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The forest regions here are intersected by lakes and streams connected with the large rivers that lead to the sea. This system of water courses has provided the Swedish forests with a means for their utilization to which in all probability no equal can be found in any other country. The snowy winters serve to ensure a sufficient supply of water, and owing to the fact that the rivers run from north-west to south-east, as a rule, the advantage is gained that the melting of the snow commences in the lower reaches of the rivers and gradually moves up the rivers. The spring flood is in this way more evenly distributed and therefore of more service for logging operations.

Much labour and money have been expended for making the watereourses serviceable to the greatest possible extent for the floating of the timber. One gains an idea of the importance of the Swedish logging system on learning that the logging channels have a total length of 30,000 kilometres (% of the length of the Equator), and that the number of logs floated per annum is about 75 million, representing 11,250,000 cub. metres'of wood.

Owing to the length of the country north and south the regrowth of the woods varies a great deal from the difference in climate. Whereas the annual regrowth in Varmland, the most wooded district south of Dalalven, is 2-2 cub. metres per hectare of woodland, it is estimated to be 2 cub. m. in Dalecarlia, about 2-2 cub. m. in the Gavleborg department, 1-85 in the Yastcrnorrland and Jamtland departments, 1-5 cub.m. in the Vasterbotten department, and about 1 cub.m. in the Norrbotten department, the average for all the above districts being 1-65 cub.m.

The ownership of the woods is roughly distributed as follows: about 17% are government forests and about 6 % other public forests. The remaining 77% are owned by farmers and other private persons, and by industrial concerns.

Lumbering and production.

Winter, when bogs, moorland, lakes and rivers are frozen over hard and covered by a thick layer of snow, is the time for cutting down the trees. The felled trees are trimmed to logs, which are hauled on sleds to the nearest watereourse. Here the logs are piled up on the ice and marked. As soon as the ice breaks up in the spring, and brooks, streams and rivers are filled to the utmost with water from the melting of the snow, the busiest stage of the lumbering commences, i. c., the logging of the timber. It greatly depends on the foree and nature of the spring flood whether the logging turns out well or badly. Winters with little snow usually cause the logging to come out poorly, which means that a greater or smaller quantity of logs are left behind along the shores of the floating channels. At the time when the floating channels were not cleared out and adapted for logging it was not uncommon that up to three or four years might elapse between the felling of the timber and its arrival at the sawmill. Nowadays the logging can usually be accomplished in one year, and with normal water conditions only about one-tenth of the total timber cut requires more than one year for logging. With unfavourable water conditions, however, it might still happen that upwards one third of the cut timber remains in the floating channels till the following year. Unsuccessful logging results of this description have on more than one occasion caused the prices for woodgoods on the world market to rise.

Sorting basins are placed at the mouths of the rivers near the coast, and there tllt- logs are sorted out to the different owners according to the marks stamped into the logs. The collected timber is then towed to the several sawmills, where it is sawn into deals, battens, boards, scantlings, and planchettes. Of the waste from this sawing is made staves, mouldings, laths, boxboards, broomhandlewood, etc. A number of sawmills are combined with planing mills which produce goods of different shapings. Among such products may be mentioned shelvings, matched boards, ceilings, skirtings, mouldings, weatherboards. Box-making is sometimes done in connection with sawmills and sometimes at special factories.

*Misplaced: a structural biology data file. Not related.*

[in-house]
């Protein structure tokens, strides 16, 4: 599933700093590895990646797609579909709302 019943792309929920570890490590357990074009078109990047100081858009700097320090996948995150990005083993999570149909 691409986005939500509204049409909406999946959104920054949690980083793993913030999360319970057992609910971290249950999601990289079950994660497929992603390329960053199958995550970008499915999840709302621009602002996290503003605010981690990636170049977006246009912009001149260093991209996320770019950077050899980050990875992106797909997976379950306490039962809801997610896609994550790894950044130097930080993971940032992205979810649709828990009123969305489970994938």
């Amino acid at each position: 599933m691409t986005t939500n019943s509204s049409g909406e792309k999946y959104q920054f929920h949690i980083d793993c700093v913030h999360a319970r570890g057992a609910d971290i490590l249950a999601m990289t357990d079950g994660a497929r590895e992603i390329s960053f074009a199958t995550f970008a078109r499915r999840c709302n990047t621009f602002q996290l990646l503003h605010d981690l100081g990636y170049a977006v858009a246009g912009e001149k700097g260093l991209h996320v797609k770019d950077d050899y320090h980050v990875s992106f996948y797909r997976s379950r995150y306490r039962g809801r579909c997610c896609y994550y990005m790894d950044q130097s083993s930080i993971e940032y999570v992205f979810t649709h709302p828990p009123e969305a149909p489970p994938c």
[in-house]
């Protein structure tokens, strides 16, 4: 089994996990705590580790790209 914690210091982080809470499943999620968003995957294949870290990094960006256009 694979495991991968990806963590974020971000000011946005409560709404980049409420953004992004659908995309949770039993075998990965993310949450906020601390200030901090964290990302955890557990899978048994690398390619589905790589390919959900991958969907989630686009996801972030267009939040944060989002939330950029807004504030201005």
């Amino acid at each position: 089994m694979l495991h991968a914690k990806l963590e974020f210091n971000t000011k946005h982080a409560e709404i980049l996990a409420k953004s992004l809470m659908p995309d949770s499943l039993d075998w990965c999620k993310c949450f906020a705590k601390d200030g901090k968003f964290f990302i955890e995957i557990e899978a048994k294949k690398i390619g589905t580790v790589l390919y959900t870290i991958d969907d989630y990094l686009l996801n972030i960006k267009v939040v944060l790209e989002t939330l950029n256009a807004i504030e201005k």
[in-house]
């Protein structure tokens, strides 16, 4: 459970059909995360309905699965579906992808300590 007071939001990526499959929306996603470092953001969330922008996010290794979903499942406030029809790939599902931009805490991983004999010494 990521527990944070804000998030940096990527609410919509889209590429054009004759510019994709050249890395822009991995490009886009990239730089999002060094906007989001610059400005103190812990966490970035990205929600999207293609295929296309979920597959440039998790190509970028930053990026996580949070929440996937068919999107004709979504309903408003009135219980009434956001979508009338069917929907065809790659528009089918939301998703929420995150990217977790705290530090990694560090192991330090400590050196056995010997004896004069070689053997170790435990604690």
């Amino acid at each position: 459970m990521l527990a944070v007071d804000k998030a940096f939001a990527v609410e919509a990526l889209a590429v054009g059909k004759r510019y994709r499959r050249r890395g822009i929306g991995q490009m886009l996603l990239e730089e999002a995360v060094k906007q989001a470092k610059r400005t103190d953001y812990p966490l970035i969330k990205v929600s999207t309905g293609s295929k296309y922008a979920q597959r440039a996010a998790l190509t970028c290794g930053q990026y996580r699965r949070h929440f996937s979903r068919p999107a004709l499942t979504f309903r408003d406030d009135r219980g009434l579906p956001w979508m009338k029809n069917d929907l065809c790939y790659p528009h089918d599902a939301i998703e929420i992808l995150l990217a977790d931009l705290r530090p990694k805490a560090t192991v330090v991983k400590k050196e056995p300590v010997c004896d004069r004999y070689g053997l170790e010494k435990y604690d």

Qualify of Swedish Woodgoods.

Swedish woodgoods are accorded preference in the foreign markets before others of different origin, and, indeed, are regarded as indispensable for joinery purposes on account of having plenty of body and being at the same time easy to work. To this must be added the fact that the manufacturing processes and the treatment of the wood in Sweden stand at the highest attainable point of perfection.

Down to the beginning of the twentieth century the markets for Swedish woodgoods were, in the main, confined to the European countries, the principal ones being Great Britain and Ireland, France, Germany, Holland, Denmark, Belgium, and Spain, approximately in the order named. The three countries first mentioned were the principal consumers. As time went on new markets have cropped up, such as both North and South Africa, Australia, South America, and Asia. At the outbreak of the war the sales were distributed over the whole world; and this expansion has been gained by careful attention of the Swedish shippers to the special requirements of each market.

The war caused a disturbance in this situation by making it impossible to keep up the contact except with countries closest at hand, but the more distant markets have again appeared as purehasers since the war.

Round timber and hewn woodgoods.

The export of less fully worked products has been dwindling during the last few decades; and the reason is to be found in the increased requirements of raw material by the Swedish woodpulp industry, which has developed enormously in that period. The following figures give the trend of the export of round and hewn timber from Sweden.

Among round timber pitprops accounts for the largest quantity. This class of goods is mainly sold to Great Britain. Other round specifications are masts, spars, telegraphpoles, and pulp-wood. Of greatest interest among the hewn products are small square timber, of which Egypt and other Mediterranean countries consume considerable quantities. Balks and sleepers (hewn) are chiefly exported to Great Britain, Danmark and Germany.

Markets.

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Organization.

For the purpose of disposing of their products abroad, the different sawmills are represented separately by exclusive agents in the principal buying countries. The sawmills are at home joined in an organization the object of which is to look after their interests as employers of labour, and in another association which is mainly concerned with the commereial questions affecting the members and the Swedish timber trade. The latter association, the Swedish Wood-Exporters' Association, Stockholm, also furnishes information to firms abroad interested in opening up connections with Swedish exporters of woodgoods.